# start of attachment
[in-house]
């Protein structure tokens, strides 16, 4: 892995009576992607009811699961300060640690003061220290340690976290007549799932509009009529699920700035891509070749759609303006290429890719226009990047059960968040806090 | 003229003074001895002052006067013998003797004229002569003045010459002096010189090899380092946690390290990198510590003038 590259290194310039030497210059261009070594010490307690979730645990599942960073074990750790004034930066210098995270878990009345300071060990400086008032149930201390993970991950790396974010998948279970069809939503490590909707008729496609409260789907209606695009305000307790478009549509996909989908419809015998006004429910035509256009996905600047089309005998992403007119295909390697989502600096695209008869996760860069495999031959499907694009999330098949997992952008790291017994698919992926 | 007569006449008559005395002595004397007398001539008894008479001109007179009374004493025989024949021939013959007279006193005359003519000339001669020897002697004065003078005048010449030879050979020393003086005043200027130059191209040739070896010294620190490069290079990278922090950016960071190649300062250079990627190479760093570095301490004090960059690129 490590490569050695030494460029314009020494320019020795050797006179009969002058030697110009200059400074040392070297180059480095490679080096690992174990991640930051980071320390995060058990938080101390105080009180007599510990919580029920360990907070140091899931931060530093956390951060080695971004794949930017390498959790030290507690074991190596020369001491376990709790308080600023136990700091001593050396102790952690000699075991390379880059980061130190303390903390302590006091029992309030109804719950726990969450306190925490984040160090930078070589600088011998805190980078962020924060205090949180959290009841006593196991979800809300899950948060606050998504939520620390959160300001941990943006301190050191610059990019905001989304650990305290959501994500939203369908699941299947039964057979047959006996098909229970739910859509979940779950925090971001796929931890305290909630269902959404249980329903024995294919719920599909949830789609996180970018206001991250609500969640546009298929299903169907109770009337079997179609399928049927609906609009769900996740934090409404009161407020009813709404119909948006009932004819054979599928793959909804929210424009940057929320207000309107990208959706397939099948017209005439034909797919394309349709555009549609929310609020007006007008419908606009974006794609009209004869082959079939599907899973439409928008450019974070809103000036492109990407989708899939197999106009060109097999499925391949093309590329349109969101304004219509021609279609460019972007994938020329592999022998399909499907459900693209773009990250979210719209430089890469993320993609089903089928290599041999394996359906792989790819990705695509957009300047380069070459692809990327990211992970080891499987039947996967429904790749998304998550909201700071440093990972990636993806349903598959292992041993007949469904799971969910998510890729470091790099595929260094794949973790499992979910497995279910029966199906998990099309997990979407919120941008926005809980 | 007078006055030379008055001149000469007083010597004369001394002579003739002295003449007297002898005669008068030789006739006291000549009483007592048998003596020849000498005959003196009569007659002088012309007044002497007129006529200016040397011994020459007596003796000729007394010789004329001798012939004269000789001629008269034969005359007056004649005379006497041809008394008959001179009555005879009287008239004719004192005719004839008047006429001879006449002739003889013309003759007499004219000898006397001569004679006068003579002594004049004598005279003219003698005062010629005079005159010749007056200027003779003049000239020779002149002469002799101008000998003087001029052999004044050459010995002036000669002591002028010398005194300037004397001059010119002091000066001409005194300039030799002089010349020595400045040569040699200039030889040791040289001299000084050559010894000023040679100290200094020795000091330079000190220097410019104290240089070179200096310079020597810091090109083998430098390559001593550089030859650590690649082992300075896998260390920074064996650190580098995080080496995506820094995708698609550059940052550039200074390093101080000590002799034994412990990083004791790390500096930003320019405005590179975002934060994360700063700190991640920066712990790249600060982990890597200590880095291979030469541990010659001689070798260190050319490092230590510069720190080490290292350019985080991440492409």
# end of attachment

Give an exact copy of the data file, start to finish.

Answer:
[in-house]
């Protein structure tokens, strides 16, 4: 892995009576992607009811699961300060640690003061220290340690976290007549799932509009009529699920700035891509070749759609303006290429890719226009990047059960968040806090 | 003229003074001895002052006067013998003797004229002569003045010459002096010189090899380092946690390290990198510590003038 590259290194310039030497210059261009070594010490307690979730645990599942960073074990750790004034930066210098995270878990009345300071060990400086008032149930201390993970991950790396974010998948279970069809939503490590909707008729496609409260789907209606695009305000307790478009549509996909989908419809015998006004429910035509256009996905600047089309005998992403007119295909390697989502600096695209008869996760860069495999031959499907694009999330098949997992952008790291017994698919992926 | 007569006449008559005395002595004397007398001539008894008479001109007179009374004493025989024949021939013959007279006193005359003519000339001669020897002697004065003078005048010449030879050979020393003086005043200027130059191209040739070896010294620190490069290079990278922090950016960071190649300062250079990627190479760093570095301490004090960059690129 490590490569050695030494460029314009020494320019020795050797006179009969002058030697110009200059400074040392070297180059480095490679080096690992174990991640930051980071320390995060058990938080101390105080009180007599510990919580029920360990907070140091899931931060530093956390951060080695971004794949930017390498959790030290507690074991190596020369001491376990709790308080600023136990700091001593050396102790952690000699075991390379880059980061130190303390903390302590006091029992309030109804719950726990969450306190925490984040160090930078070589600088011998805190980078962020924060205090949180959290009841006593196991979800809300899950948060606050998504939520620390959160300001941990943006301190050191610059990019905001989304650990305290959501994500939203369908699941299947039964057979047959006996098909229970739910859509979940779950925090971001796929931890305290909630269902959404249980329903024995294919719920599909949830789609996180970018206001991250609500969640546009298929299903169907109770009337079997179609399928049927609906609009769900996740934090409404009161407020009813709404119909948006009932004819054979599928793959909804929210424009940057929320207000309107990208959706397939099948017209005439034909797919394309349709555009549609929310609020007006007008419908606009974006794609009209004869082959079939599907899973439409928008450019974070809103000036492109990407989708899939197999106009060109097999499925391949093309590329349109969101304004219509021609279609460019972007994938020329592999022998399909499907459900693209773009990250979210719209430089890469993320993609089903089928290599041999394996359906792989790819990705695509957009300047380069070459692809990327990211992970080891499987039947996967429904790749998304998550909201700071440093990972990636993806349903598959292992041993007949469904799971969910998510890729470091790099595929260094794949973790499992979910497995279910029966199906998990099309997990979407919120941008926005809980 | 007078006055030379008055001149000469007083010597004369001394002579003739002295003449007297002898005669008068030789006739006291000549009483007592048998003596020849000498005959003196009569007659002088012309007044002497007129006529200016040397011994020459007596003796000729007394010789004329001798012939004269000789001629008269034969005359007056004649005379006497041809008394008959001179009555005879009287008239004719004192005719004839008047006429001879006449002739003889013309003759007499004219000898006397001569004679006068003579002594004049004598005279003219003698005062010629005079005159010749007056200027003779003049000239020779002149002469002799101008000998003087001029052999004044050459010995002036000669002591002028010398005194300037004397001059010119002091000066001409005194300039030799002089010349020595400045040569040699200039030889040791040289001299000084050559010894000023040679100290200094020795000091330079000190220097410019104290240089070179200096310079020597810091090109083998430098390559001593550089030859650590690649082992300075896998260390920074064996650190580098995080080496995506820094995708698609550059940052550039200074390093101080000590002799034994412990990083004791790390500096930003320019405005590179975002934060994360700063700190991640920066712990790249600060982990890597200590880095291979030469541990010659001689070798260190050319490092230590510069720190080490290292350019985080991440492409």